Penney thought she needed to set the record on a bit more even keel. Her short but very pertinent comments are worth reading.

You see, OEA’s history is important to the history of education in Kentucky. It should be included in any real history of the KERA period. But, don’t look for it, or a lot of other important KERA period information such as a reasonably detailed discussion of multiple testing failures, in the Ellis version. Those omissions render Ellis’ comments about the KERA period an “omissive history.” It certainly is not “the definitive account of education at all levels in the commonwealth,” at least not for the post-1990 period, despite what one recent review of the book review alleges.


Anonymous said...

Kentucky education results will never climb to the top until academicians and bureaucrats look in the mirror and acknowledge reality.

Professors are trying to change American history by what they write and teach. Why not do the same for Kentucky's education system?

Appointing Commissioner Holliday to a prestigious committee is wonderful for positive press but what good is it when he won't speak up to reform Kentucky's education system?

The good old boy system continues to take care of their own and reward their failure.

How sad.

Richard Day said...


First, Thanks for attending the Forum. I hope you found the information shared to be useful.

As far as omitting folks from Thursday’s panels is concerned, your list of omissions is way too short. We omitted many more folks than just Harry Moberly and Penney Sanders.

As it was, we pulled together about 30 key folks, which I thought was pretty ambitious. We were not only looking for key figures who made history, but also the scholars and media folks who have written about it (which had the effect of squeezing out even more). We were also concerned with getting folks from outside of central Kentucky and who represent the various state and independent universities. Including every worthy person would have been a practical impossibility.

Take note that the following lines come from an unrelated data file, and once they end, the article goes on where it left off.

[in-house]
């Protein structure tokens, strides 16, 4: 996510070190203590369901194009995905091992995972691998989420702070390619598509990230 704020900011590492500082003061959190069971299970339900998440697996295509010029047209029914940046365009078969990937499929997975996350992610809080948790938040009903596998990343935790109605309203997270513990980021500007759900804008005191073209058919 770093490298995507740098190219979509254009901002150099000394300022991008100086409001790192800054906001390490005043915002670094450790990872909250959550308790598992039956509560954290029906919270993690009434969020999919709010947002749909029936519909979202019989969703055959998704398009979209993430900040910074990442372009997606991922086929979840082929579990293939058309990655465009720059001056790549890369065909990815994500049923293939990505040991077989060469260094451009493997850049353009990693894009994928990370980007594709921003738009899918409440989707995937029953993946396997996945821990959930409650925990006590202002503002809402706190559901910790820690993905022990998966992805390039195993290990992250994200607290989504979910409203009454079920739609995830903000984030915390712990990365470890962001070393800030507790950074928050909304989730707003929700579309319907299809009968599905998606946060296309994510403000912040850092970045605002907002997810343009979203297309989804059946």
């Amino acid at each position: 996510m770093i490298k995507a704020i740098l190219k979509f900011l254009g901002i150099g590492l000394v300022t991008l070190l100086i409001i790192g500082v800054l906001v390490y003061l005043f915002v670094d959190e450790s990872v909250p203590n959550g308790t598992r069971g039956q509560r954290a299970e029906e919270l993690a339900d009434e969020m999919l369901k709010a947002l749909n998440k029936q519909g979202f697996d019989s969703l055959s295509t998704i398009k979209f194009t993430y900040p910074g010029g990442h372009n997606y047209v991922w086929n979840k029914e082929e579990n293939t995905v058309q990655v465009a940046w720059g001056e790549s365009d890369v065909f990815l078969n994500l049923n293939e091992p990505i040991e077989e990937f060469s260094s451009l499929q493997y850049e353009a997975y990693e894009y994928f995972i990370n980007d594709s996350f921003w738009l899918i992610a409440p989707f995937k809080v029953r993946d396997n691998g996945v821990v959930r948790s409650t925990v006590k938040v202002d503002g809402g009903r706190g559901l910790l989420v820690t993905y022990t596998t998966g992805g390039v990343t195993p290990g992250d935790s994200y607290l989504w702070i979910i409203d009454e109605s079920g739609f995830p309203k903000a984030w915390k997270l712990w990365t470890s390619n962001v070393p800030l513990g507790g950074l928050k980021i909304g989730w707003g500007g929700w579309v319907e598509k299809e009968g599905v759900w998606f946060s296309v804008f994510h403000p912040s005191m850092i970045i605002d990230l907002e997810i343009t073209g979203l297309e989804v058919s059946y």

Also, the decision to go politician-lite was deliberate. With a gubernatorial campaign underway, we wanted to avoid muddling history with current political banter. In that regard, David Williams could also be considered an omission along with David Karem, Eck Rose, Don Blandford, Ray Corns, Bob Babbage, any of the Council for Better Education leadership, Debra Dawahare… The list is long and distinguished.

Maybe that’s why the OEA didn’t come to mind – or maybe because Penney's on the west coast - but still, when Penney wrote, I must admit I thought the OEA was a bad omission too. Of course, we self-reported that. I also felt (and told the group Thursday) that we were underrepresented in Catholic education (which, if it were a public school district, would be the second largest in the state) and rural education.

As for Bill’s book, he can defend himself. I can tell you that it is not perceived to be the definitive history of KERA (Bill has encouraged me to take that little chore on.) and the Epilogue bends the 20-year rule. Historians tend to review history at a bit more distance.

Still, if one is going to write about the period, the OEA is a sizable omission. That Penney is Bill’s former student (and a contributor at Kentucky School News and Commentary) adds a little salt to the wound.


Richard Innes said...


I did find the forum worth my time, and I recognize the challenges you faced in putting it together.

Most of my concerns, as you noted, surround Prof. Ellis' book.

Still, forgetting Penney was an oversight (that could have been managed with an audio or audio/video conference link despite the distance), and I am glad you took yourself "to the woodshed" over at your blog for forgetting our mutual and important friend.

So far as not inviting Harry Moberly goes, he is fully retired from the legislature while Representative Ruth Ann Palombo, who you did invite, is still serving. Harry told me he was available and would have even come on his own if he had just known about the conference. I would have enjoyed hearing his highly informed input.

In any event, if you do plan to write something on KERA, please don't forget us other voices. We played an important part in many events like the sunsetting of two assessments, the departure of a pending commissioner of education, and others (remind me to tell you some time about what happened at the June 1999 meeting of the Interim Joint Education Committee when several folks from the NAEP tried to put one over on our legislators). You won't find that in the Ellis Book, either.